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Fixing Hair and Chasing Bears

For how many of us do questions of who we are and what we do have ultimately the same answer? How many of us get to be who we are in the daily-ness of that which we do for a living?  To put it another way…for how many of us is our vocation–our true calling–the same set of gifts for which we receive a paycheck?

Some fields readily imply that one followed a calling and a set of gifts to find themselves there: doctors, nurses, mental healthcare providers; teachers, counselors, social workers; pastors and non-profit directors; the list goes on.

But for  a greater range of jobs, we expect that people must somehow seperate their deeper sense of purpose and meaning from the drugery of what we call “work” each day.  And while mind-numbing and soul-crushing work does exist in the world, I think that far more of us than we realize have somehow found ways to be very “us” in the course of a working life, learning how to use our best gifts in an unrelated field.

I have found that the same gifts I need in the daily life of a pastor also came in handy when I was waiting tables, teaching dance classes, serving as a sorority rush chair, and even working in the catering office of a large hotel. My daily rounds delivering BP’s (banquet prospectus, for you who don’t speak hospitality management) almost always found me in a conversation that had nothing to do with the day’s work. I talked (or listened) co-workers through family crises, career changes, relationship drama, and…well, one crazy woman who was certain she’d been possessed of a demon. (Incidentally, that’s where i learned to put on my “pastor face.” You know, the one that listens sympathetically while hiding the raging “THIS WOMAN IS PSYCHO!” that’s really going on in your head…)

It didn’t make me a great assistant–I got in trouble more than once for taking an hour to do what should have taken 20 minutes. But somehow, in that $9/hour job, I found my way into the church, the pulpit, and the lives of regular (and not so regular) people. Regular people who are tremendously gifted, and find endless ways to be who they are in the midst of what they do.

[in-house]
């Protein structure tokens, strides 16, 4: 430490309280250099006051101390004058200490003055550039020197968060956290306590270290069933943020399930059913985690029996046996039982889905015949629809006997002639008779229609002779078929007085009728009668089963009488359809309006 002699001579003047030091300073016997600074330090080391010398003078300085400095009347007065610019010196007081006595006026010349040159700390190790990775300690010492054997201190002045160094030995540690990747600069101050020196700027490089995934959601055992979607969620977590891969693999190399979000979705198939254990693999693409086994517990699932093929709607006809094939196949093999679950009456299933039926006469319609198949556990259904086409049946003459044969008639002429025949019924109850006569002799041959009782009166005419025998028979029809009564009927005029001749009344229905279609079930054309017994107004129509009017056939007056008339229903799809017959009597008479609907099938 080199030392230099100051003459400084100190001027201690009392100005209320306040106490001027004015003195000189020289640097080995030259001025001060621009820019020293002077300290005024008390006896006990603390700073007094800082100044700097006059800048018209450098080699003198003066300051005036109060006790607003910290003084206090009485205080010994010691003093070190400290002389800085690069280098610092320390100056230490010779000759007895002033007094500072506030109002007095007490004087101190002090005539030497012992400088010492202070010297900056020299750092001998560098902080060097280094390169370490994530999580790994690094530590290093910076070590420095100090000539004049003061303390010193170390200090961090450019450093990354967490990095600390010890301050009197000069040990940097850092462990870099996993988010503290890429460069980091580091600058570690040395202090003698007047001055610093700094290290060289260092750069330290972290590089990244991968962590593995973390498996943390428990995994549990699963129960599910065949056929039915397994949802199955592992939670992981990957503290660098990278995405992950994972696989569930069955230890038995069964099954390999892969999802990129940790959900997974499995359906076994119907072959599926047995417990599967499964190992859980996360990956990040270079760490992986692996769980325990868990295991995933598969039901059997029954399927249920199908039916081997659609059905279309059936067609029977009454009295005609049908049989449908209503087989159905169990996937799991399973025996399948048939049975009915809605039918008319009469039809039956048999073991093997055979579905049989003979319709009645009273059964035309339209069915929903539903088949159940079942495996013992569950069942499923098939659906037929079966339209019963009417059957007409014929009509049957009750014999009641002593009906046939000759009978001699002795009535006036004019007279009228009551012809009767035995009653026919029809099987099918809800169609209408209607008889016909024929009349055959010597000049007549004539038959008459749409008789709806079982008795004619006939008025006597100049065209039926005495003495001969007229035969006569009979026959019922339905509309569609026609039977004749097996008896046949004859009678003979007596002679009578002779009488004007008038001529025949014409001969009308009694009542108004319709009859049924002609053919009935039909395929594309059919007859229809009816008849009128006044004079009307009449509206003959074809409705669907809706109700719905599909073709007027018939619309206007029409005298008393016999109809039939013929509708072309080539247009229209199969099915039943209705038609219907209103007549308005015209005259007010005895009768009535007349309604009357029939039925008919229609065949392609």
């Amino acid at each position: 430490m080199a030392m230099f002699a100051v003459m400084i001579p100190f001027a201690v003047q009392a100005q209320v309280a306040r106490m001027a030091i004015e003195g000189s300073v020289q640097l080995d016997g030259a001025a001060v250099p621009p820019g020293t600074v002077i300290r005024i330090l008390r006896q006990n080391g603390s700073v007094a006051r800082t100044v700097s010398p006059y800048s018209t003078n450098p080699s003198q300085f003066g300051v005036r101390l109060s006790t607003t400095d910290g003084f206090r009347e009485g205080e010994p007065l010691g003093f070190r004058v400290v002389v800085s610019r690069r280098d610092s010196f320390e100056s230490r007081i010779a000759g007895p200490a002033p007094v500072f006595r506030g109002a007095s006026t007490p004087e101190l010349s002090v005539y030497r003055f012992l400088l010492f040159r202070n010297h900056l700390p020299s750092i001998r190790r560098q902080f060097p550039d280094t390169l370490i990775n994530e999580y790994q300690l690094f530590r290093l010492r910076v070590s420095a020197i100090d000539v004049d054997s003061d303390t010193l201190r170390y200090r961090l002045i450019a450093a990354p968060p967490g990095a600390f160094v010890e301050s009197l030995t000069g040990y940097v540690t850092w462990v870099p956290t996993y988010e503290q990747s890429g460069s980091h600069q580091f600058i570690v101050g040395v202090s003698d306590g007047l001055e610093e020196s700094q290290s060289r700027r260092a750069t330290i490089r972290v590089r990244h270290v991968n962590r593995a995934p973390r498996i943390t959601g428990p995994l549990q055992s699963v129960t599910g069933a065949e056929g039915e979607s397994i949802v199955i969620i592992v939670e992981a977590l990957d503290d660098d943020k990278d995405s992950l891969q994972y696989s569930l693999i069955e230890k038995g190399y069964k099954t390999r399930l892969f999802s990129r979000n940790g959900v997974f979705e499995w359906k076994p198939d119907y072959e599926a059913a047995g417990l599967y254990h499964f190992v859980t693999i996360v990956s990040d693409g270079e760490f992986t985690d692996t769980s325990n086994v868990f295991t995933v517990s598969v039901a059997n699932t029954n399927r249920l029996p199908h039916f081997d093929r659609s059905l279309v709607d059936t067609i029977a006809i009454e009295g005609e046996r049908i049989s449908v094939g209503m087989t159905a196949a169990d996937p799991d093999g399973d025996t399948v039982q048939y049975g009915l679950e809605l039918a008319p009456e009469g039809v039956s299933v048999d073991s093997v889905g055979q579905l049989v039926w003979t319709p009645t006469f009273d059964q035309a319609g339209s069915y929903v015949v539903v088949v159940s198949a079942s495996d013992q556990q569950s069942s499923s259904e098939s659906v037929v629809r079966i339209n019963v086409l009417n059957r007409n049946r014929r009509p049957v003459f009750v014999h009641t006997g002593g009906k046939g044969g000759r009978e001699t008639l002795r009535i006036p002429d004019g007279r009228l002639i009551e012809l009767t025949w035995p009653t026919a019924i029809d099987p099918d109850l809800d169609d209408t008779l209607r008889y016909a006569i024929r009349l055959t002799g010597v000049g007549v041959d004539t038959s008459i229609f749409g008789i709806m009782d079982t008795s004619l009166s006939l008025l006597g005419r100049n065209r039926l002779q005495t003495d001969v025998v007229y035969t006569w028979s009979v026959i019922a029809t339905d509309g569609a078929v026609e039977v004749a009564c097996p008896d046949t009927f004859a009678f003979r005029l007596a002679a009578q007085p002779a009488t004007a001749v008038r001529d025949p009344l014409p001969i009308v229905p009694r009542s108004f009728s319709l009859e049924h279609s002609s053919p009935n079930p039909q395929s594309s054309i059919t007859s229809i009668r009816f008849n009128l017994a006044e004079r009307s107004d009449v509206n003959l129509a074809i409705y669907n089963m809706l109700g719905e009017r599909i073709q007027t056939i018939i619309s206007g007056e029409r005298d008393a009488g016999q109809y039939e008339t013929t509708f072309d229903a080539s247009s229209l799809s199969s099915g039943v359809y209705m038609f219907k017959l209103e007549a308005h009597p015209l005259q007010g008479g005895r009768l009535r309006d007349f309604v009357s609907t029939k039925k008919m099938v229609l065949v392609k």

It works the other way, too.  Most folks in so-called “called” professions harbor secret fantasy escape jobs; things that we think would be more fun and less stressful than having to be who we are all the time. I’ll share mine–I’ve got two, actually. My run-away jobs are hair-dresser and park ranger. Now, i have no reason to believe I’d be any good at either of these. Ask my best friend Nicole, who once unwisely let me cut her hair (and more than once let me dye it). Ask my husband, with whom I go camping and hiking–when conditions are perfect and within my control, and he has provided for my comfort by chilling the beer, blowing up the air mattress and starting a fire.

Still, there you have it. On a stressful day, that’s where my daydreams take me. Places where I’ve somehow contrived to escape who I am long enough to just “do” something. And yet…and yet, even as I stand behind that salon chair (in cute but comfortable shoes) I am helping the owner of the head before me become somebody new. And when the owner of that head opens her mouth, she is almost always asking for advice, or sharing a confidence, or wondering aloud about the direction of her life. And, always, I answer. It’s who I am.

And there, in a tiny ranger booth in farthest flung Montana, a family pulls up to the window and pays me their $20 entrance fee. I welcome them, hand them a map, and tell them how to go about enjoying the wilderness. Feels alot like Sunday morning, really…

All this is to say that in the life of faith, who we are is never far from what we do. If we seek to live daily in the presence of the holy, and live graciously into the gifts we’ve been given, we’ll find that the Spirit opens doors all around us to be who we are. When who we are is people of faith, it is our sacred calling to be who we are, at all times, and in every place. All good gifts return to the giver, whether we get paid for their use or not.  Our greatest joy is in finding — whether our daily work is in factory, office, home or the great outdoors– that we cannot escape the “who” God meant for us to be.


One comment on “Fixing Hair and Chasing Bears

  1. I’m best friend Nicole, and yes, I’ll confirm Erin’s self assessment…she would indeed not make the best hairdresser (though I don’t remember any terribly-botched dye jobs, at least). Though she would be the wisest and coolest hair dresser ever, and the value of that would be well worth the price of a cut and color (or two, since it might take a second trip to another stylist to repair the damage she would wreak on your head).

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